Poetry Study Aid: I Believe : Brucellish K Sangma

I Believe : Brucellish K Sangma


The crux of the poem I Believe
is the celebration of the countless longings and abilities of man. Man’s aspirations
are majestic and boundless and the poet Brucellish Sangma firmly believes that
man is endowed with the abilities and competence to fulfill his boundless
desires and lofty ideals.  Working hard
with determination and purpose, man is capable of accomplishing all that he
aspires to. 
The
poet believes that a human being can soar to unimaginable prominences and
overcome numerous barriers to arrive at his or her life’s objective.
The poem has the feel of a Japanese haiku
poem, with its three-lined stanzas- each stanza an entity in itself. The six
haiku-like stanzas, each stanza consisting only of a single sentence,
cumulatively assert the leitmotif of the poem- the infinite capacities of man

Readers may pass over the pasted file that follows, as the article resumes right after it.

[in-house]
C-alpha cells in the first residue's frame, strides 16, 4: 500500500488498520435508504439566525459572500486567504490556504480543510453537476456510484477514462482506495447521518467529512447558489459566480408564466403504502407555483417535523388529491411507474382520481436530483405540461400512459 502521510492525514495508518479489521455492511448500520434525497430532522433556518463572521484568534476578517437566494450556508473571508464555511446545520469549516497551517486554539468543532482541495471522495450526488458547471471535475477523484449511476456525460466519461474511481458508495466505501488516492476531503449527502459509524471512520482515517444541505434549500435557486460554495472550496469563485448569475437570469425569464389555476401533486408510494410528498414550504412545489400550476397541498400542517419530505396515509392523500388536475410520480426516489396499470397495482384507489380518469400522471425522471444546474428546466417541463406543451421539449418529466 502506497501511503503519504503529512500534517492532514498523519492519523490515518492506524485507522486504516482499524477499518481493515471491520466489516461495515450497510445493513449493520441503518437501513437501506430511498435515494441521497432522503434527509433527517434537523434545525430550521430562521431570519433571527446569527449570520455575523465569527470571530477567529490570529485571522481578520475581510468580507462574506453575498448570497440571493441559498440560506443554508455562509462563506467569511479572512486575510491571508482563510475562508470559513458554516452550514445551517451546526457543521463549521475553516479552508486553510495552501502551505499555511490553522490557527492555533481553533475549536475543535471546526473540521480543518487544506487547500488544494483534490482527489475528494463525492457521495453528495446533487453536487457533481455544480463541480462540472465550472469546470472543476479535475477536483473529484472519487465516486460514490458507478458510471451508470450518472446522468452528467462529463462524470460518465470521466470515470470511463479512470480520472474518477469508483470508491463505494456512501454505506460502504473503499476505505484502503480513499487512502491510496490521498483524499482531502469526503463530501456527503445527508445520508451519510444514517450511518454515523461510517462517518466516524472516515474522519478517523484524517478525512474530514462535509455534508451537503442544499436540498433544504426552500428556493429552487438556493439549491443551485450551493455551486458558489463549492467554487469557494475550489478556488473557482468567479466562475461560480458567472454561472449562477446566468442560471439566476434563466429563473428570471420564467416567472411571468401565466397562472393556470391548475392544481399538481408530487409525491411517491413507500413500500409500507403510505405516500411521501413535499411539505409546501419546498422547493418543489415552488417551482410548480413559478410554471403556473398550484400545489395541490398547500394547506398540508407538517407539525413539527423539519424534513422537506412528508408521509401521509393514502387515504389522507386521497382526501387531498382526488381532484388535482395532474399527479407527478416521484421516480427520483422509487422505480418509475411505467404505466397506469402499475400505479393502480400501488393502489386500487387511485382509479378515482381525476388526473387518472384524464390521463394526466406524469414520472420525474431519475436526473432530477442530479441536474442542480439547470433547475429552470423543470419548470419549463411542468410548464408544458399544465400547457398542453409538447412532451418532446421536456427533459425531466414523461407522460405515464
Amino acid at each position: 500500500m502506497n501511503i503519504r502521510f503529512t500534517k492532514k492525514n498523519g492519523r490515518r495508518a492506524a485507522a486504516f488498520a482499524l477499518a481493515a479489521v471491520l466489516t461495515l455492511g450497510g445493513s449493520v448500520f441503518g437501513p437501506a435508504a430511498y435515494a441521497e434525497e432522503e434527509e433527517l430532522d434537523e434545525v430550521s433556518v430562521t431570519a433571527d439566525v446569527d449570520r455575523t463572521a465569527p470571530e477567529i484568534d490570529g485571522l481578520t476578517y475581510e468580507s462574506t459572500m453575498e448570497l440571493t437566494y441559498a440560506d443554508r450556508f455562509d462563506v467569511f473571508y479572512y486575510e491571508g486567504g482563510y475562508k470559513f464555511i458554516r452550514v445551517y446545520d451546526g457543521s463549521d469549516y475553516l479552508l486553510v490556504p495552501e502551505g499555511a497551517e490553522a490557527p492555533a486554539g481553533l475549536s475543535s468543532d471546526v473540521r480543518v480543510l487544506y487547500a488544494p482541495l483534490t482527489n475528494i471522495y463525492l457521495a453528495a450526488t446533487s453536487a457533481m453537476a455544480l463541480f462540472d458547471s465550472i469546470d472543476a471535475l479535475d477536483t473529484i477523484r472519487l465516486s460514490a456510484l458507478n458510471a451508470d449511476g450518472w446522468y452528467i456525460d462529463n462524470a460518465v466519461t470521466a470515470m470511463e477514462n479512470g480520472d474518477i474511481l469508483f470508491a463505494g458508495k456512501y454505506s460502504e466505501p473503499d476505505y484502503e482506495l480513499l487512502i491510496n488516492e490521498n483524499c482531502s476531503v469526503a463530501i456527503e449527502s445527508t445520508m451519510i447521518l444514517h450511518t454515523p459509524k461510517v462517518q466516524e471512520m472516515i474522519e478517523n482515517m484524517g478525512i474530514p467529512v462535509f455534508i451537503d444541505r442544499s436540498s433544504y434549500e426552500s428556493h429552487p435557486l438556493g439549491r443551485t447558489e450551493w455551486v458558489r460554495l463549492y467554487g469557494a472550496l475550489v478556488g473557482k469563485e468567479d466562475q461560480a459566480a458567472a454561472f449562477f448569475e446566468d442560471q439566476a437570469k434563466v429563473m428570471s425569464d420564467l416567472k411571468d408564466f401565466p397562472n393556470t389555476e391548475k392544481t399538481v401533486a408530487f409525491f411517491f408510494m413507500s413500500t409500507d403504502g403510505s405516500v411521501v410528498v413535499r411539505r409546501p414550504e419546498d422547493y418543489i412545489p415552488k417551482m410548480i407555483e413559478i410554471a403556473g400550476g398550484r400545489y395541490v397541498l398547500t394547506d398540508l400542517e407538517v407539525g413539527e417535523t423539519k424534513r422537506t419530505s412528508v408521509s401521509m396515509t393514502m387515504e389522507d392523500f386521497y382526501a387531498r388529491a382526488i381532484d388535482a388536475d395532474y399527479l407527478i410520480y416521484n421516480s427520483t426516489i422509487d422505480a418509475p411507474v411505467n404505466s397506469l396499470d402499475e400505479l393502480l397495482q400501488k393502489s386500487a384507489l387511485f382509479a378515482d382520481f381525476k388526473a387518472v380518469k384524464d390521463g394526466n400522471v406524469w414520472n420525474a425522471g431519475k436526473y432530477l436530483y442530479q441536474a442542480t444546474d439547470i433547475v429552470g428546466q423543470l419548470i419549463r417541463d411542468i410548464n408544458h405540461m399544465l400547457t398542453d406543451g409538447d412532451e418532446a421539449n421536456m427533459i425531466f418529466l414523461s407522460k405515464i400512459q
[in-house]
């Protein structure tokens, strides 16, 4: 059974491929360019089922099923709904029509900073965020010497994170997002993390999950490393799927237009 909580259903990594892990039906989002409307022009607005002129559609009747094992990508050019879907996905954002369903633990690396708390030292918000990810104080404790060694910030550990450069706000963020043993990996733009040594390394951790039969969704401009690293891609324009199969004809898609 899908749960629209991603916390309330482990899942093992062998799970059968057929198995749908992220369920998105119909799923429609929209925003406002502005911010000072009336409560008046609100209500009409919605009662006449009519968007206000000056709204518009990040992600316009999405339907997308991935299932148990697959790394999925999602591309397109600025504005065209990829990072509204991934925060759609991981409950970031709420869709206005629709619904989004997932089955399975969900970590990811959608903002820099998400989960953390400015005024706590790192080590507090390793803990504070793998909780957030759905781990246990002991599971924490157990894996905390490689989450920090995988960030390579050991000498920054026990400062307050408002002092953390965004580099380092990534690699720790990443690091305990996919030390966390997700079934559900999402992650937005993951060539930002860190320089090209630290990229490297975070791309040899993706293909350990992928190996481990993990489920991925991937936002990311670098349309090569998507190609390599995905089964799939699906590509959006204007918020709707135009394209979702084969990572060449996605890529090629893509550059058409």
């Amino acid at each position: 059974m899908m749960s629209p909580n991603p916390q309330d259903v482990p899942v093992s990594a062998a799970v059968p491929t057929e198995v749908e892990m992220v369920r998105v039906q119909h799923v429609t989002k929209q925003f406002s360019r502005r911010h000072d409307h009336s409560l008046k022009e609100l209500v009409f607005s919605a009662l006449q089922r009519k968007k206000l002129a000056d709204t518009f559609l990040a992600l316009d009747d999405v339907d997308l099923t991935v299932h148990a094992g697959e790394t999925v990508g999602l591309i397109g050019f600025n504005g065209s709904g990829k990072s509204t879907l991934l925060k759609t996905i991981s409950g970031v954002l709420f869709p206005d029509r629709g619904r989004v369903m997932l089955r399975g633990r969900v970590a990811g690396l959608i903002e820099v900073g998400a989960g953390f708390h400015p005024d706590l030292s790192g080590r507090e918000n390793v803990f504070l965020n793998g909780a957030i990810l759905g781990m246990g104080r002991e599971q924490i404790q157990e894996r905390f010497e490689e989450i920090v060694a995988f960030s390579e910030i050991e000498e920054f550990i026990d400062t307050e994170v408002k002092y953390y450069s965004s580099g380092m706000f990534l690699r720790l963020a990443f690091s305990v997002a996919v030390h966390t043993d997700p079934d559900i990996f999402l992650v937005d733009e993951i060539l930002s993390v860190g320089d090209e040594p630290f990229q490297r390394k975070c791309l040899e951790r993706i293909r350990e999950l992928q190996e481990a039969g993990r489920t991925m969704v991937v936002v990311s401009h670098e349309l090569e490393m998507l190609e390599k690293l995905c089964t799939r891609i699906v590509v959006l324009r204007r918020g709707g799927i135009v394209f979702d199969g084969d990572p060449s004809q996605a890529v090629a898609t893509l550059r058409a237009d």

and his limitless dreams and untold aspirations. The poem is written in a
simple style and is in Vers libre
in free verse with no specific rhyme scheme or steady weave of rhythm. The poet
recourses to the use of the poetic technique Anaphora by deliberately
repeating the phrase ‘I believe’ at the start of each stanza. In spite of its
apparent simplicity, the poem is highly symbolic and deeply philosophical.
Anaphora is a poetic technique in which a
word or a phrase is repeated
at the beginning of a sequence of sentences,
or stanza in a poem.
·       
I believe if a pebble is
thrown upwards
I can pierce the heavens
And see the angels at play.
The speaker of the poem ‘I believe’, probably
the poet Brucellish K Sangma herself, asserts that if she throws a throws a pebble
into the sky , she can pierce the sky and have a glimpse of the heavenly
heights and see the angels frolic.
On a literal level, the utterance of the poet
seems a fantasy; however, what makes the utterance pregnant and significant is
the symbolism. The pebble thrown up symbolises the relentless endeavours and persistent
efforts directed by man to elevate his life to a lofty stature and to achieve
the apparently unattainable objectives. The heaven stands for the seemingly unreachable
goals and achievements. With the appropriate attitude coupled with willingness
as well as competence and diligence, we are bound to create our world a better place
to live in, thereby making not only our life but also the life of our fellow
human beings joyful and wonderful. Thus, we can create heaven on earth. The